You may have noticed that there were some changes introduced light bulb’s energy labels in 2021.
Since 1st September 2021, the energy labels that tell us how energy-efficient a light bulb is have started to undergo transition into a new system. This new system will be fully in place by 1st March 2023.
The alterations were triggered by the new EU 2019/2020 Single Lighting Regulation (SLR) and the new EU 2019/2015 Energy Label Regulation (ELR). The changes are designed to protect the environment further, boost consumer protection and improve the sustainability of products. The new regulations have been incorporated into UK law under The Ecodesign for Energy-Related Products and Energy Information (Lighting Products) Regulations 2021 2021 No. 1095.
New Energy Rating Scale
Based on the energy efficiency achieved, each light source will be given a new classification and a new rating between A and G. In addition to this, some products will not be permitted to be placed on the market in the EU. Please note that existing stock with the old label may still be sold until 1 March 2023.
New LED light bulbs are becoming more and more energy-efficient. Almost all new LED products are labelled in the top categories (A++, A+, A). Rather than adding more plusses to the A class, the new letters have been “rescaled”, to a simpler A to G scale.
Although the energy rating scale has changed, the product itself is still the same and will still consume the same amount of energy. This also means the light bulb will cost the same to run as it ever did
It is worth noting, that although the energy efficiency rating may have changed (for example A+ to F), the energy efficiency of the product has not changed, only the letter to which it is designated.
This new, simpler system will not only make it easier to know which light bulbs are the most energy-efficient, but it will also allow more room for innovation. That’s because the current most efficient light bulbs will now be rated as an F or a G in the new rankings, meaning manufacturers have more opportunity to build even more efficient light bulbs in the future.
Labelling: the alternative
From September 1, 2021, and in accordance with the new energy labelling regulations, all EU light sources must be listed in the EPREL database (European Product Database for Energy Labelling) or (for UK products) the manufacturers specification information where they will be assessed and relabelled on the basis of ecological and sustainable aspects.
The QR code on the label links to data stored in the EPREL database/UK manufacturers specifications. By scanning the QR code featured on the new energy labels you can access information such as the luminous flux, the colour temperature and the cap type.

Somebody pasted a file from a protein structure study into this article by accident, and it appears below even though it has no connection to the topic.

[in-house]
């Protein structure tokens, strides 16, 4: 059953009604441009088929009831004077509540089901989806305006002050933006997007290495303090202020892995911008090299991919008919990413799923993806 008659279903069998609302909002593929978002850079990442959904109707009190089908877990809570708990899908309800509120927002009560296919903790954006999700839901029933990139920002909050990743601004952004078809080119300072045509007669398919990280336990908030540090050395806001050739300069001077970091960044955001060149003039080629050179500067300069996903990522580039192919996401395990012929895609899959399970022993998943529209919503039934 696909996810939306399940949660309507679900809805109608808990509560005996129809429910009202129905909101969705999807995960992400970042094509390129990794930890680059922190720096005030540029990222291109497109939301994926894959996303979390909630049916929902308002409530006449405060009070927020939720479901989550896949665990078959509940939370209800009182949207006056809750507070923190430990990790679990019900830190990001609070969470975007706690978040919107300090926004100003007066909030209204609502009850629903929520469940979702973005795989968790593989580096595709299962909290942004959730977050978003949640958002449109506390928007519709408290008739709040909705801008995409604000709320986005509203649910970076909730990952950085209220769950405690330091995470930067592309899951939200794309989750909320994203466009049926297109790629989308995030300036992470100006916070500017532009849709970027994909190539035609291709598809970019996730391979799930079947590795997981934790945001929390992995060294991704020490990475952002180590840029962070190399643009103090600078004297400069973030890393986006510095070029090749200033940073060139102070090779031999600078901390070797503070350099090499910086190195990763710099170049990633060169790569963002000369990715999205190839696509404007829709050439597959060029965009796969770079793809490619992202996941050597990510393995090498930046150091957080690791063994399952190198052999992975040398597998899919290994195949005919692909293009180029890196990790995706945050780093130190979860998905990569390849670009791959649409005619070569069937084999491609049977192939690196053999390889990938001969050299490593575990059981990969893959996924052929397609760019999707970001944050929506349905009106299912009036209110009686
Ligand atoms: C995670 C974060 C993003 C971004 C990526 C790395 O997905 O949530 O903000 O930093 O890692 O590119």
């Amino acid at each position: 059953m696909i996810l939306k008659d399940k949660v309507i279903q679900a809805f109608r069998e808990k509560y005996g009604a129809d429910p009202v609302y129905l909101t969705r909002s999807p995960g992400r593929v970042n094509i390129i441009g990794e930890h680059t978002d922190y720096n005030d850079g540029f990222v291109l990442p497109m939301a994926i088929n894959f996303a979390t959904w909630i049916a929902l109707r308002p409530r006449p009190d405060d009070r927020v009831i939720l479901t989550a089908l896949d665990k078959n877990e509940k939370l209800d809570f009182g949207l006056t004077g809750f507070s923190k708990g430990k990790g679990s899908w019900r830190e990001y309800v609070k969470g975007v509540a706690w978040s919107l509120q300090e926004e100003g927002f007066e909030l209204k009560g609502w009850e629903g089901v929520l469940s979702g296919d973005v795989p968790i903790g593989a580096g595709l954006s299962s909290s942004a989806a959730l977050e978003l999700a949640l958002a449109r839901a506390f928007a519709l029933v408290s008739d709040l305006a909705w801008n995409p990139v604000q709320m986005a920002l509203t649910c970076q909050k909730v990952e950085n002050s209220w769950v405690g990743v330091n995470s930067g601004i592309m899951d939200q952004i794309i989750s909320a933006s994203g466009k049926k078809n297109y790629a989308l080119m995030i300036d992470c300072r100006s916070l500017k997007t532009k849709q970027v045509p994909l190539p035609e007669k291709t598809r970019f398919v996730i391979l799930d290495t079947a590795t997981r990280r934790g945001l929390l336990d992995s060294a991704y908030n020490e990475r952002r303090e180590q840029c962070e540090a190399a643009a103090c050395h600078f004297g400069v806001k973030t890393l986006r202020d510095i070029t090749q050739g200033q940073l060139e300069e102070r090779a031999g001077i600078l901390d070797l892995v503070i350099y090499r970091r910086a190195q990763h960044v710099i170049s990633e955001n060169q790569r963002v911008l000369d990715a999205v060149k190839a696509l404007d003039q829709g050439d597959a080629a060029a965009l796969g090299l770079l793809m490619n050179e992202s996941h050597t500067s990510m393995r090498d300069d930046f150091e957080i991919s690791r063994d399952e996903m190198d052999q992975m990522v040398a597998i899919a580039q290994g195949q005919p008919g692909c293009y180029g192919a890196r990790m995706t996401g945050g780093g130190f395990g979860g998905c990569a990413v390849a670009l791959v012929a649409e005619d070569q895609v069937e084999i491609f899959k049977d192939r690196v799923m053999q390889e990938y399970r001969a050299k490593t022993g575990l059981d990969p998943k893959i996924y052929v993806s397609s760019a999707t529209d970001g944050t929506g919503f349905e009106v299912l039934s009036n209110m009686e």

What’s on the new energy labels?
SLR/ELR: the most important changes to energy labels
- All light sources are evaluated in accordance with the regulations
- The packaging and graphics you see will have been adapted slightly
- All light sources are included in the EU wide EPREL database
- There’s a brand new energy efficiency label. The scale has changed from “A++ to E” to “A to G“.
- Existing stock can be sold without reclassification until March 2023.
In recent years, you may have noticed that electrical appliances and light sources have become more and more energy-efficient. Because of this, most appliances were considered efficient and there were hardly any differences between the energy efficiency ratings A+, A++ and A+++. The new energy label has been introduced to make the differences far clearer.
A+, A++ und A+++ ratings no longer exist on the new EU energy label. The new scale runs from A to G. We explain about rating A further down this blog, but for now ratings B and C are the ‘best in class’ and most energy-efficient lights. You may have noticed the QR code which is also new. This gives the customers direct access to the European Product Database for Energy Labelling (EPREL), in which further product information is available. This registration is mandatory for manufacturers.
No. They are still the same energy-efficient light as before – only the designated letter has changed. The new test procedure is incredibly stringent and also considers future lighting efficiency improvements. In short, the efficient products under the old energy label are just as efficient with the new one.
Most electrical appliances that you will now see, have an old EU energy label and a new one. In addition to light sources, these include, things like TVs and home appliances, such as washing machines and refrigerators.
If you have any questions regarding the label changes then get in touch with a member of our team.
For more information on the light bulb ban, read our article The Light Bulb Ban – What and When?
The confirmation of the shift of range of efficiency ratings is very helpful, as I had been thinking that must have happened. However there is an error in the English used. The word transition is a noun, not a verb. The phrase should be ‘to undergo transition’. To do otherwise is sloppy.
Transition may be a noun or a verb. The addition of ‘undergo’ to turn the verb into a noun is called nominalisation and makes the sentence overly formal.